Highlights from the AAP Clinical Report (2009) • Use of car safety seats should be limited to travel to prevent complications (i.e. exacerbation of GERD) • Conventional car seat with a semi-upright seating position should be used whenever possible • Portable medical equipment • Should be secured to prevent injury • Monitors should have self-contained power source available that will last for twice the duration of travel
Highlights from the AAP Clinical Report (2009) • If an infant fails the monitoring period in a conventional car seat, use of a car bed (and another monitoring period) should be considered • Before transitioning from a car bed, another monitoring in a car seat should be performed • Limit use of other devices that may cause similar respiratory compromise (swings, carriers, backpacks) • One parent should ride in the back seat with the car seat or car bed to observe the child • Children should never be left unattended in their car seats (in or out of the vehicle)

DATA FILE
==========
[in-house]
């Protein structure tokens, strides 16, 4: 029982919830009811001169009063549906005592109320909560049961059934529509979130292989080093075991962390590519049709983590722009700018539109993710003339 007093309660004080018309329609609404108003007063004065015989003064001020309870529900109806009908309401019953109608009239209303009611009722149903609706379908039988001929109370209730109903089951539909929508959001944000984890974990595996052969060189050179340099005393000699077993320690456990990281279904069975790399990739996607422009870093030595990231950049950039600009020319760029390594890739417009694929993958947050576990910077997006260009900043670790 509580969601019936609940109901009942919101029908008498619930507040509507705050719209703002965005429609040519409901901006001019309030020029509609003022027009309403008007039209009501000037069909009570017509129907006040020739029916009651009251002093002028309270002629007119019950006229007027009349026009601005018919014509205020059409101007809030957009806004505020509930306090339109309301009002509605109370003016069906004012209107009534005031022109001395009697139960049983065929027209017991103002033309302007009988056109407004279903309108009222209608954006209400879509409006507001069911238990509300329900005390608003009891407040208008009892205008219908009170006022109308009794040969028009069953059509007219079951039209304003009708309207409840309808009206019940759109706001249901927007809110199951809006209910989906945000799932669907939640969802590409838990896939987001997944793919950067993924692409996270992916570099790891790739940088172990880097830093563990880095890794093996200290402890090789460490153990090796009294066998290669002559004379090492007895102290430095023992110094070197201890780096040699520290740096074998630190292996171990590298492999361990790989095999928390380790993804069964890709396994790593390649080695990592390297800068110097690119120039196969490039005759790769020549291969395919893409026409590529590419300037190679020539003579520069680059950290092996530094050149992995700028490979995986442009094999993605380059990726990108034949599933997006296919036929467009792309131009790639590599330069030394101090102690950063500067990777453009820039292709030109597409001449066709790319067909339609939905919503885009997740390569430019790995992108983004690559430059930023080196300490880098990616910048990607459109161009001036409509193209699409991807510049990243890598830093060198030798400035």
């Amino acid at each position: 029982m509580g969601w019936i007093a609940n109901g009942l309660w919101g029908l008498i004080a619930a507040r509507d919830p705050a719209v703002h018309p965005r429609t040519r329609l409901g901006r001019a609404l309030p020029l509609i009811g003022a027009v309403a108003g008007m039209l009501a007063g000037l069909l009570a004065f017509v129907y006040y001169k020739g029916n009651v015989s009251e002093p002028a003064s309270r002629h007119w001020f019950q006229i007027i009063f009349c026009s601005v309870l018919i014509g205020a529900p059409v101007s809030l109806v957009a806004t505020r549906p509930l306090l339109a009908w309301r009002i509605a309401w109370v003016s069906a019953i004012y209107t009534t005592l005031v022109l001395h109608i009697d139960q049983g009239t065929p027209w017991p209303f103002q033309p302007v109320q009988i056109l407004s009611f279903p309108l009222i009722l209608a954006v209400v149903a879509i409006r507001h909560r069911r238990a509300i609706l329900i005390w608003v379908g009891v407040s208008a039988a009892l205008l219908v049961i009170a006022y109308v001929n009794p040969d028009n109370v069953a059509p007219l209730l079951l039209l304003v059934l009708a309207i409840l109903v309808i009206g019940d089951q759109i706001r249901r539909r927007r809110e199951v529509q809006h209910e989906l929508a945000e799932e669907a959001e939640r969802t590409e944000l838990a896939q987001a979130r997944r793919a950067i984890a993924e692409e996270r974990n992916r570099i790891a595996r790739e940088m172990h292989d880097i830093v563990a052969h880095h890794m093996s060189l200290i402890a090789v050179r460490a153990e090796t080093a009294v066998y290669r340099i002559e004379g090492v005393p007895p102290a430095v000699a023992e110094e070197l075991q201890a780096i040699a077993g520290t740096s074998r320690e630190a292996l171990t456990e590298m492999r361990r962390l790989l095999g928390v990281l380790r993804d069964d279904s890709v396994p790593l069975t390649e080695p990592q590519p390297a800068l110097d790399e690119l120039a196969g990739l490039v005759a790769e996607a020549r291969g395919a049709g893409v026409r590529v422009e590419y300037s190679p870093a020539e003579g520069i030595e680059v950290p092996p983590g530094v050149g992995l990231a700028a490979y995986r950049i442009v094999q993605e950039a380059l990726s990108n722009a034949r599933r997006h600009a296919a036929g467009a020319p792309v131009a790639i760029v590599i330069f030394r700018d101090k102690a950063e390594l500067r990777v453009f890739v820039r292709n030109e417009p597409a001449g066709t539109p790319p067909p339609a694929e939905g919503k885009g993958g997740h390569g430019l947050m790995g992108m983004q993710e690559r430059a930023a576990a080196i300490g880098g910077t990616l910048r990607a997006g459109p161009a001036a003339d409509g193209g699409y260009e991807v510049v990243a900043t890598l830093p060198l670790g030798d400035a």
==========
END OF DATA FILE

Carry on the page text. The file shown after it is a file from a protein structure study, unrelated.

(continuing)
Car Bed Options Angel Guard (birth – 9 pounds, up to 21.5 inches) Dream Ride (birth – 20 pounds, 19-26 inches)
Educational DVD for Hospitals • One copy sent to each hospital in the state for educating staff on the car seat challenge • Educational sessions being offered to interested NICUs and newborn nurseries around the state • Request a DVD or training: firstname.lastname@example.org
History • 2003-Initial policy written for Car Seat Testing in the SCN. • 2006-Policy updated • 2007-Policy updated to include testing in the NBN with an Order set, Car Seat Competency Tool for nursing staff, Information Sheet and Informed Consent for parents.
Car Seat Testing in the NICU • All nurses in the NICU have been trained to perform the car seat test. • At present there are 3 certified car seat technicians, 1 is an instructor. • All infant’s regardless of gestational age are tested prior to DC. • Tested at least 1 hour after feeding.
Infant sits for at least 1 hour or the length of the car ride home, whichever is longer. • Tested at least one to seven days prior to going home. • If infant fails first test, infant is retested a few days later. • If infant fails seat test twice, tested in a car bed provided by the hospital, in a side-lying or supine position.